Lance Armstrong’s embarrassing literary legacy
Lance Armstrong's legacy may be to rip world cycling apart as he continues to ignore doping allegations made by former US Postal teammates and staff (Image: AFP)
In the opening chapter of his memoir It’s Not About The Bike, Lance Armstrong writes: “I want to tell the truth”. Oh dear.
What do we do with the vast catalogue of literature testifying to the greatness of Armstrong, much of it written by his own hand?
Do we burn it, leave it in a cycling museum as a testament to the sport’s darkest period, or study it in order to understand why an athlete went to such lengths to lie and cheat his way to the top?
Strangely, his statement a paragraph later: “Some of it is not easy to tell or comfortable to hear. I’m asking you now, at the outset, to put aside your ideas about heroes and miracles, because I’m not storybook material”, would be the ideal opening for the true story of his career should he choose to tell it.
How would the people who gave heartfelt tributes to Armstrong in those books be feeling now?
Robin Williams has made two poor decisions in his life. The first was to play Mork. The second was writing the foreword to Lance Armstrong Images of a Champion.
“It’s only chemo, my little snail snackers”, he writes in reply to French claims that his hero is taking performance enhancing drugs.
Well, the ‘little snail snackers’ of L’Équipe were right all along.
In the same book, when Tour legends Miguel Indurain (“Who could have told me that this racer would one day win the Tour de France? Who could have told me that, moreover, he would not just win one Tour, but five?”) and Eddy Merckx (“His talents seemed perfectly tilted to being a great one-day Classics rider, not a Tour contender at all…..And now here he was, ripping apart the opposition to win the Tour de France by a mile!”) expressed amazement at the achievements of Armstrong they were paying tribute, not questioning the validity of his wins.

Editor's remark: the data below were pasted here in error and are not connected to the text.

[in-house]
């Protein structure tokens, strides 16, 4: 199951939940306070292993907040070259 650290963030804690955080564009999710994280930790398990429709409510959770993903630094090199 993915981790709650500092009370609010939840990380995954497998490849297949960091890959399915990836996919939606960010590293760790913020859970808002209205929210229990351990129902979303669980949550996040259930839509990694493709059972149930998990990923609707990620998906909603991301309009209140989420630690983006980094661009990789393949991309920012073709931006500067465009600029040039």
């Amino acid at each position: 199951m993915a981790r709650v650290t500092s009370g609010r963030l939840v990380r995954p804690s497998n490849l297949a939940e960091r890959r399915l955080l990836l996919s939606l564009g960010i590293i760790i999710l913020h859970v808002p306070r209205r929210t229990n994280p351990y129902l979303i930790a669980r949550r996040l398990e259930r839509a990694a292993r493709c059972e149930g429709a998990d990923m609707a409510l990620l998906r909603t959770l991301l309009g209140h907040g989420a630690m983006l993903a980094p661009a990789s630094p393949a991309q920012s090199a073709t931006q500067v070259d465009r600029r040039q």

And I’m sure John Wilcockson, author of Lance Armstrong The Worlds’s Greatest Champion, would like to disappear for a while.
The idea that cancer is a battle and that Armstrong is a hero for surviving it brings the uneasy thought that those people who succumb are losers.
There is courage and dignity too in the decision to go home and die on your own terms.
However despite the lies, the self martyrdom, and the self adulation of the Armstrong literary canon there is also some true inspiration.
It’s Not About the Bike was written in 2000, the year after his first Tour victory. If we had learnt then that he had doped his way to the title we may have forgiven him after what he had been through.
But obviously he didn’t know when to stop. Money certainly wasn’t his main motivation – he already had an architecturally designed mansion on Lake Austin and a Porsche before his cancer diagnosis.
Surviving cancer did make his body more suitable for stage racing, and it may have made him the mentally toughest in the peloton.
There was the great attention to detail and the ability to ensure total team committment to his goals.
Unfortunately the books don’t mention the final ingredient that was obviously necessary for Tour greatness: systematic doping.
Christophe Bassons, the French rider who Armstrong berated in the 1999 Tour for highlighting doping and questioning the American’s performances, has been surprisingly sympathetic: “Refusing to take drugs was easy for me, whereas other people have things missing in their lives. Doping is always a response to a void, a need – whether it’s for money, or success, or love, or something else.”
Until Armstrong writes the real story (and can we ever really know when this bloke is telling the whole truth?) we can only guess why he did what he did.
In the meantime we can only nod our heads when reading: “But the drug tests became my best friend because they proved I was clean”. And when looking at photos of Armstrong and Johan Bruyneel in the US Postal bus, wondering which cupboard contains the vials of EPO.
If Lance Armstrong’s foundation brings about a cure for cancer; if it comes across the secret to this dreadful disease – whose treatment is still largely medicine by poisoning – then I’m sure we’ll forgive him.
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